17 Density and Fluid Expansion Ideal Gas Law combines Boyle s and Charles Laws PV = n R T 49 Density and Fluid Expansion New volume can be calculated P V = n R T P 0 V 0 = n R T 0 Dividing one equation by the other yields V/V 0 = (P 0 /P) (T / T 0 ) 50 Density and Fluid Expansion Problem How is the volume of an ideal gas at affected by a 10.5% decrease in volume due to temperature and a 3.5% decrease in volume due to pressure? 51 17

18 Density and Fluid Expansion Calculate the new volume V/V 0 = = V = V 0 Volume decreased by 13.6% 52 Density and Fluid Expansion Non-Ideal Gas Law takes into account non-ideal behavior PV = n R T Z 53 Density and Fluid Expansion New volume can be calculated P V = n R T Z P 0 V 0 = n R T 0 Z 0 Dividing one equation by the other yields V/V 0 = (P 0 /P) (T / T 0 ) (Z / Z 0 ) 54 18

19 Density and Fluid Expansion For liquids, specific gravity is the ratio of the density of the liquid to the density of water at standard conditions 55 Density and Fluid Expansion For gases, specific gravity is the ratio of the density of the gas to the density of air at standard conditions Specific gravity is commonly used to describe the ratio of the density of the gas at standard conditions to the density of air at standard conditions 56 Density and Fluid Expansion Standard conditions Pressure psia, 1 atmosphere 14.7 psia 14.4 psia 1 bar absolute 4 oz

20 Density and Fluid Expansion Standard conditions Temperature 15 C (59 F) 68 F 70 F 0 C 58 Fluid Fundamentals Temperature Pressure Density and Fluid Expansion Types of Inside Pipe Diameter Viscosity Reynolds Number and Velocity Profile Hydraulic Phenomena 59 Types of Q = A v Q is the volumetric flow rate A is the cross-sectional area of the pipe v is the average velocity of the fluid in the pipe 60 20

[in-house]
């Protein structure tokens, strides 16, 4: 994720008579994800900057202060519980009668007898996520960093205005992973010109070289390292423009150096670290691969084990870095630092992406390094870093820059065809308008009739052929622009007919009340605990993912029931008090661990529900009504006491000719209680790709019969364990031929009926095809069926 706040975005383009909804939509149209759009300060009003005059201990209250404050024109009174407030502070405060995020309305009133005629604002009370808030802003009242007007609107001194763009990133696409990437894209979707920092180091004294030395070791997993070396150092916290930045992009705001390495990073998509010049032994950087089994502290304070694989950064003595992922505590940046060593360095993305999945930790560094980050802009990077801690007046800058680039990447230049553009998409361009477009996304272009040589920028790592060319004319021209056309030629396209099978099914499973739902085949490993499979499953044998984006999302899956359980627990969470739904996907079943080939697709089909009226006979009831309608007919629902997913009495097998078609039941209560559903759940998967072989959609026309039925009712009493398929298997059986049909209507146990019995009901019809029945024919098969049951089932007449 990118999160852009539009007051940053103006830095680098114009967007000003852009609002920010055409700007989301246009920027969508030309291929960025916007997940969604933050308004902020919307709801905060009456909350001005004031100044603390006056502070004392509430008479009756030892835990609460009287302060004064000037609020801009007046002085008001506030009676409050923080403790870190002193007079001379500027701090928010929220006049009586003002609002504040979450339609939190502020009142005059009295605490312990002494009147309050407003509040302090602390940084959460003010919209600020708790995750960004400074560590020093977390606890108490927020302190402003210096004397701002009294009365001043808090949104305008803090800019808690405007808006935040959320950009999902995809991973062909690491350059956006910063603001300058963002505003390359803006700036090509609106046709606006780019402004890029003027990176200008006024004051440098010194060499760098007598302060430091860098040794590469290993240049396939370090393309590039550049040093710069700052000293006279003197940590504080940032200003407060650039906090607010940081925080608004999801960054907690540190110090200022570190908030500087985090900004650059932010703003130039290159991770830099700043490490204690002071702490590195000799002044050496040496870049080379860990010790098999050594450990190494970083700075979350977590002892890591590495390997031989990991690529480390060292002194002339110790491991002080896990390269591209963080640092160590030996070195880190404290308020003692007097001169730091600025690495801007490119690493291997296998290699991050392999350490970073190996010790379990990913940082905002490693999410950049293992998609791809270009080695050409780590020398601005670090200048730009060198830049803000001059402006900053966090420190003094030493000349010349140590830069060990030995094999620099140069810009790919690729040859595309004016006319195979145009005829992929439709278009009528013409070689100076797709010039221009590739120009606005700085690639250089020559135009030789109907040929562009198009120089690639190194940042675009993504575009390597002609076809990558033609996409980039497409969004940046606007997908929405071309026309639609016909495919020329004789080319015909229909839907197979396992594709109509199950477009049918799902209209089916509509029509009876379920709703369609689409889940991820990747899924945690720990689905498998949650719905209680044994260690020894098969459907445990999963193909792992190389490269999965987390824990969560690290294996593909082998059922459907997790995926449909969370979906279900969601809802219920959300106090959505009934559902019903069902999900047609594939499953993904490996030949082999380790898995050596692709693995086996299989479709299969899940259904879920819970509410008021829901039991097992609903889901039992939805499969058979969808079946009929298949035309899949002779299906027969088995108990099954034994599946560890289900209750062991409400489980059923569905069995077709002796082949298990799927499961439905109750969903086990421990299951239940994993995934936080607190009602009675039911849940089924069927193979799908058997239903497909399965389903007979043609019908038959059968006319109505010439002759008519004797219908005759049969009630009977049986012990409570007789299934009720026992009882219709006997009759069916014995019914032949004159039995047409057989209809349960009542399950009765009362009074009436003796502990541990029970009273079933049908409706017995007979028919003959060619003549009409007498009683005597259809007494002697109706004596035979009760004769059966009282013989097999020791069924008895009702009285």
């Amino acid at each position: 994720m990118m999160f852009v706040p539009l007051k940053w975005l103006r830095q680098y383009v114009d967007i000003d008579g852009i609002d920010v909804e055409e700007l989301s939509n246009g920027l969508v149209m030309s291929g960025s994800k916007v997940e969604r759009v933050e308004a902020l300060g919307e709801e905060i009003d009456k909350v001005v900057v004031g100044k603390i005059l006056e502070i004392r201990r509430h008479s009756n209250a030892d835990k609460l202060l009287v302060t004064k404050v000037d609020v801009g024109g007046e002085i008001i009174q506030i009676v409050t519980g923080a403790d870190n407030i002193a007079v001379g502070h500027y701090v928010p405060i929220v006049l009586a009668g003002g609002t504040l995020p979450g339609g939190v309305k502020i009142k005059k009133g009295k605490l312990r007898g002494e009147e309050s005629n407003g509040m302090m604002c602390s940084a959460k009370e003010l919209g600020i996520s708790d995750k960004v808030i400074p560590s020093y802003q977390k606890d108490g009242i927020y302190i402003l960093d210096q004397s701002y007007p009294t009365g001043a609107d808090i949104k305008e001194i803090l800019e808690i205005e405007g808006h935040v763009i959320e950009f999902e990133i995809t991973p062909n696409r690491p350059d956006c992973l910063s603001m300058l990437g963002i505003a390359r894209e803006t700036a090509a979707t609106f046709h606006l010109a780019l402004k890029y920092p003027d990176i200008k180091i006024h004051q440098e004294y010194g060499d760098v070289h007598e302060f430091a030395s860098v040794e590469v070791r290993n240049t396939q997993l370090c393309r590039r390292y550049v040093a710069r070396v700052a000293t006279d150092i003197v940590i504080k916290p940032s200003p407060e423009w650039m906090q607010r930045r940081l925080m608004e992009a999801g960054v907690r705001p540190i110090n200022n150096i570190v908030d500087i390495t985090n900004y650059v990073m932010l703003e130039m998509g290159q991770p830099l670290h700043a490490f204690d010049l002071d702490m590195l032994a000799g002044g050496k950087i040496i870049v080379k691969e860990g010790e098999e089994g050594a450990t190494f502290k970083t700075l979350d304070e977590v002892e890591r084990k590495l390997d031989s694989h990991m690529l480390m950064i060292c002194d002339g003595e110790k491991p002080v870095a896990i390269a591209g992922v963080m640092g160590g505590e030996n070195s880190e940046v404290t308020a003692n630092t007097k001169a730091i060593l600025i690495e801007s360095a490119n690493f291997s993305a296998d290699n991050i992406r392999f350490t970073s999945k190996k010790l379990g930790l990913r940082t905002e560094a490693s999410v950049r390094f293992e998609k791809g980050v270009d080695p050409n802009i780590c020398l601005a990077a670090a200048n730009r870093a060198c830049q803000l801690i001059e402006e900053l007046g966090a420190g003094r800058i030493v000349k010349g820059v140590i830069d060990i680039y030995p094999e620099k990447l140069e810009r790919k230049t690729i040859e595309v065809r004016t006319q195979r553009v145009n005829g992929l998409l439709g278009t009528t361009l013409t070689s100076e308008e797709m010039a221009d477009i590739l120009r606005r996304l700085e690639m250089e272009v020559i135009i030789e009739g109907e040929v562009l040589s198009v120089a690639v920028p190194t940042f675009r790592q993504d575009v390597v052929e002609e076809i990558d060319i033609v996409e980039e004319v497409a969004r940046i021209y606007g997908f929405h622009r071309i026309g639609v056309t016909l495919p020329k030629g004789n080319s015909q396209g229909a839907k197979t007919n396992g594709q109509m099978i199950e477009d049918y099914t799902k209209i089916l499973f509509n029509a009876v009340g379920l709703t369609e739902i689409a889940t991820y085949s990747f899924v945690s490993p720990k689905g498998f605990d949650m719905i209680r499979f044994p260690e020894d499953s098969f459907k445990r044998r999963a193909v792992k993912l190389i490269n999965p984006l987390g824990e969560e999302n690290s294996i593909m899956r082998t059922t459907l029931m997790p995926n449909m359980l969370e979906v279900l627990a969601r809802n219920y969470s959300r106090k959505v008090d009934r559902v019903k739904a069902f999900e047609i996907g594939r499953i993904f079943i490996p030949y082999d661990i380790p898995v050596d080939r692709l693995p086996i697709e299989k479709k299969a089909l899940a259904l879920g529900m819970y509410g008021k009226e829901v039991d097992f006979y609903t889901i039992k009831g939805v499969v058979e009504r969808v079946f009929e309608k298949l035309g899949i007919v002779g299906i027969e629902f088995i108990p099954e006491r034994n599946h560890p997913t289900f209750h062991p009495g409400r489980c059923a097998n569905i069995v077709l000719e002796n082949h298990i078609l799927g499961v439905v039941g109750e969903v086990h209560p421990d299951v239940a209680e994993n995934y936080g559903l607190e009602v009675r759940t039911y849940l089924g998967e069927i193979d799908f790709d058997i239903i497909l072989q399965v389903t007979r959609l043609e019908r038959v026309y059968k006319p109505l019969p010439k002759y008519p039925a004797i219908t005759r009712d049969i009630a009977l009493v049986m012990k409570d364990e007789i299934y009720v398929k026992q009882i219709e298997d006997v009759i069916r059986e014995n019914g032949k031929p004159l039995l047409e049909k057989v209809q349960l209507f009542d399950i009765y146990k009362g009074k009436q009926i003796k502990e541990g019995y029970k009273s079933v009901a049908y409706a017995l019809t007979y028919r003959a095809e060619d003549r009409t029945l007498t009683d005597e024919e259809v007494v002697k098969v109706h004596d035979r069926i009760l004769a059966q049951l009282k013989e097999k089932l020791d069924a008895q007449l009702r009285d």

21 Types of Typical Volumetric Units(Q = A v) ft 2 ft/sec = ft 3 /sec m 2 m/sec = m 3 /sec gallons per minute (gpm) liters per minute (lpm) cubic centimeters per minute (ccm) 61 Types of W = ρ Q W is the mass flow rate ρ is the fluid density Q is the volumetric flow rate 62 Types of Typical Mass Units (W = ρ Q) lb/ft 3 ft 3 /sec = lb/sec kg/m 3 m 3 /sec = kg/sec standard cubic feet per minute (scfm) standard liters per minute (slpm) standard cubic centimeters per minute(sccm) 63 21

22 Types of Q = A v W = ρ Q Q W v ½ ρv 2 volumetric flow rate mass flow rate fluid velocity inferential flow rate 64 Fluid Fundamentals Temperature Pressure Density and Fluid Expansion Types of Inside Pipe Diameter Viscosity Reynolds Number and Velocity Profile Hydraulic Phenomena 65 Inside Pipe Diameter The inside pipe diameter (ID) is important for flow measurement Pipes of the same size have the same outside diameter (OD) Welding considerations Pipe wall thickness, and hence its ID, is determined by its schedule 66 22

23 Inside Pipe Diameter Pipe wall thickness increases with increasing pipe schedule Schedule 40 pipes are considered standard wall thickness Schedule 5 pipes have thin walls Schedule 160 pipes have thick walls 67 Inside Pipe Diameter Nominal pipe size For pipe sizes 12-inch and smaller, the nominal pipe size is the approximate ID of a Schedule 40 pipe For pipe sizes 14-inch and larger, the nominal pipe size is the OD of the pipe 68 Fluid Fundamentals Temperature Pressure Density and Fluid Expansion Types of Inside Pipe Diameter Viscosity Reynolds Number and Velocity Profile Hydraulic Phenomena 69 23

24 Viscosity Viscosity is the ability of the fluid to flow over itself Units cp, cst Saybolt Universal (at 100ºF, 210 ºF) Saybolt Furol (at 122ºF, 210 ºF) 70 Viscosity Viscosity can be highly temperature dependent Water Honey at 40 F, 80 F, and 120 F Peanut butter 71 Viscosity At a given temperature: Newtonian fluids have constant viscosity the viscosity of a Non-Newtonian fluid varies when different amounts of sheer stress is applied 72 24